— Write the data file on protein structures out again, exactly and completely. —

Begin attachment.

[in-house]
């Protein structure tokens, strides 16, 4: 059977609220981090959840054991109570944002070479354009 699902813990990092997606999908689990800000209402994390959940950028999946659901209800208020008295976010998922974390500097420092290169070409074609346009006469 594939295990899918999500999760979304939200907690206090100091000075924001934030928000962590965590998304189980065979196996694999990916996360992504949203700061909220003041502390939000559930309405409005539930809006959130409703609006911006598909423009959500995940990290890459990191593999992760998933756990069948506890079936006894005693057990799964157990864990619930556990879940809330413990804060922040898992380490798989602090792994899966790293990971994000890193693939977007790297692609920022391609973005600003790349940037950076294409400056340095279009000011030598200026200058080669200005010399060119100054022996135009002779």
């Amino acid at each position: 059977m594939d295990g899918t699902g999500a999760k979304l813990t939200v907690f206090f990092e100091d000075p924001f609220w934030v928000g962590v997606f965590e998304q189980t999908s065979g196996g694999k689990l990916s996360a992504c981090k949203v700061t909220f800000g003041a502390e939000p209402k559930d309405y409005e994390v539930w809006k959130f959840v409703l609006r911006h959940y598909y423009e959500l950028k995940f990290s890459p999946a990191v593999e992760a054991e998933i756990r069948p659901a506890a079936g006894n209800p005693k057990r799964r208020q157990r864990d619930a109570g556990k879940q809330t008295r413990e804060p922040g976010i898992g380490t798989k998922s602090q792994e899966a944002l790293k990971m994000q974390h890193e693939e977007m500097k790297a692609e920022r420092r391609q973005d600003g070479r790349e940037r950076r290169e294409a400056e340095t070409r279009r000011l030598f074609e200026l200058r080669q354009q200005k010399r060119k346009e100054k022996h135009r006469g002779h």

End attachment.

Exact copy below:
[in-house]
């Protein structure tokens, strides 16, 4: 059977609220981090959840054991109570944002070479354009 699902813990990092997606999908689990800000209402994390959940950028999946659901209800208020008295976010998922974390500097420092290169070409074609346009006469 594939295990899918999500999760979304939200907690206090100091000075924001934030928000962590965590998304189980065979196996694999990916996360992504949203700061909220003041502390939000559930309405409005539930809006959130409703609006911006598909423009959500995940990290890459990191593999992760998933756990069948506890079936006894005693057990799964157990864990619930556990879940809330413990804060922040898992380490798989602090792994899966790293990971994000890193693939977007790297692609920022391609973005600003790349940037950076294409400056340095279009000011030598200026200058080669200005010399060119100054022996135009002779």
């Amino acid at each position: 059977m594939d295990g899918t699902g999500a999760k979304l813990t939200v907690f206090f990092e100091d000075p924001f609220w934030v928000g962590v997606f965590e998304q189980t999908s065979g196996g694999k689990l990916s996360a992504c981090k949203v700061t909220f800000g003041a502390e939000p209402k559930d309405y409005e994390v539930w809006k959130f959840v409703l609006r911006h959940y598909y423009e959500l950028k995940f990290s890459p999946a990191v593999e992760a054991e998933i756990r069948p659901a506890a079936g006894n209800p005693k057990r799964r208020q157990r864990d619930a109570g556990k879940q809330t008295r413990e804060p922040g976010i898992g380490t798989k998922s602090q792994e899966a944002l790293k990971m994000q974390h890193e693939e977007m500097k790297a692609e920022r420092r391609q973005d600003g070479r790349e940037r950076r290169e294409a400056e340095t070409r279009r000011l030598f074609e200026l200058r080669q354009q200005k010399r060119k346009e100054k022996h135009r006469g002779h």